Thursday, December 26, 2013

Happy Holidays!

To everyone, celebrating or not, I hope you are having a wonderful week, and that you are happy and healthy and having fun.

I'm feeling reinvigorated and I'm raring to go on my novel. New goal: get to my novel's Inciting Incident by the end of the year. That means I've got to write 3 scenes by January 1st! And off we go...

Friday, December 6, 2013

Review: The Black Swan

I waited too long to review this one! Now I'm not sure I have a good enough memory of the details to write a good review. But I'll give it a shot.

There's definitely stuff to like. The Black Swan is essentially a fairytale retelling - it's based on a ballet but there is a lot of similarity between the way a ballet plot works and the way a fairytale plot works (and for that matter, a lot of ballets are themselves based on fairytales....). The book does a decent job of filling in the back story and rounding out the characters of one of my favorite ballets ever.

The problems arise when you consider who the main characters of the book are versus who the main characters of the ballet are. Lackey stays extremely close to the plot of the ballet - most of her additions come in terms of characterization, or actions that occur before the ballet takes place. But Odile, the main character of the book, is barely involved in that plot at all. So the protagonist of the book is at best tangentially involved in its plot.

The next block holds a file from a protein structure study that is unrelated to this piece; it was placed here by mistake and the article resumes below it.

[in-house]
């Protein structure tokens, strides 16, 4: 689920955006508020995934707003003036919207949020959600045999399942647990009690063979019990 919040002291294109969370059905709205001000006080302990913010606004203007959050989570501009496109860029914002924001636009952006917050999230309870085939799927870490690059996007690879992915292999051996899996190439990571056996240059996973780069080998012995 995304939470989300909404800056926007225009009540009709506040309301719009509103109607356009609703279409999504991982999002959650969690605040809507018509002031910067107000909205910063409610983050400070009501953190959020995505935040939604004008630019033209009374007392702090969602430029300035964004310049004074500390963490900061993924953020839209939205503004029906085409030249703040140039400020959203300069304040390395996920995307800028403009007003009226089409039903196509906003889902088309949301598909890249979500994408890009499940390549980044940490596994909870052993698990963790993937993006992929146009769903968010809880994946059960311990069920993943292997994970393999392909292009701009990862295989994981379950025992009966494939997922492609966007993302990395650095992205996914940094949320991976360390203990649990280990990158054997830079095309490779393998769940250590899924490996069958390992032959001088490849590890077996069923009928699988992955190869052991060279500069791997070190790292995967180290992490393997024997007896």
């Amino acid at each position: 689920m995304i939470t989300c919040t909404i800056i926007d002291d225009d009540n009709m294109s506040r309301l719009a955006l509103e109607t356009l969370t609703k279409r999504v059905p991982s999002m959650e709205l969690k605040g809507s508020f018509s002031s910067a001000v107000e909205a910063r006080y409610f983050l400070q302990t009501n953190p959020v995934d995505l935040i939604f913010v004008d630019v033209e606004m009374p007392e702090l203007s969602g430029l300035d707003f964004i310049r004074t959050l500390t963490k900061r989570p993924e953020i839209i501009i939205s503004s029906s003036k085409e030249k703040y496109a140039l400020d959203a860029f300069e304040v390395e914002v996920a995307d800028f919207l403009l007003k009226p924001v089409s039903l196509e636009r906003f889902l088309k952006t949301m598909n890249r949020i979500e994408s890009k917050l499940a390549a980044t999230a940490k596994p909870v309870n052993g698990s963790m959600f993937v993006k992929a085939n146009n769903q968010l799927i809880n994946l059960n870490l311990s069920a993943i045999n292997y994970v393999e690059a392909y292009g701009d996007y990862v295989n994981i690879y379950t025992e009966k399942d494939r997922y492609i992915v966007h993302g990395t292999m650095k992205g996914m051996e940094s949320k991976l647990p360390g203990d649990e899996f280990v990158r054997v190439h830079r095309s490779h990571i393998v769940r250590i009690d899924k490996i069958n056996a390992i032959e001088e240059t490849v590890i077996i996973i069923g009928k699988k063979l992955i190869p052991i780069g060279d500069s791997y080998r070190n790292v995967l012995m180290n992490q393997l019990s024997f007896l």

I liked that Siegfried started out as not a nice guy, but I'm not sure I bought his transformation completely. Plus, it took up a lot of the book and was over even before he met Odette, so...it just slows the pace.

Clothilde was sort of interesting. I liked her machinations with Uwe (actually, Uwe was very interesting. There was a lot of potential for good story there, and then...it didn't go anywhere).

Hardly any time was spent on Rothbart - he was just as important an antagonist - if not more- but we spend a lot of time getting to know Clothilde and not him, and he comes across as a bit flat.

I also liked that Odette wasn't innocent, but her backstory didn't really have any consequences, as Siegfried forgives her pretty much immediately after learning about it. What, then, was the point?

Actually, all of the conflicts that could have arisen in their relationship are waved away. Siegfried is a jerk? He reforms before he meets Odette. Siegfried has other suitors? He never likes any of them as much as Odette. Odette has a dark secret in her past? Siegfried forgives her as soon as he hears it. Boring!

Odile had the most interesting treatment by far. I liked how she came to sympathize gradually with the swans (the back of the book lies, by the way). But she definitely spent too much time defending Rothbart/making excuses for him, past the point where I thought that was realistic.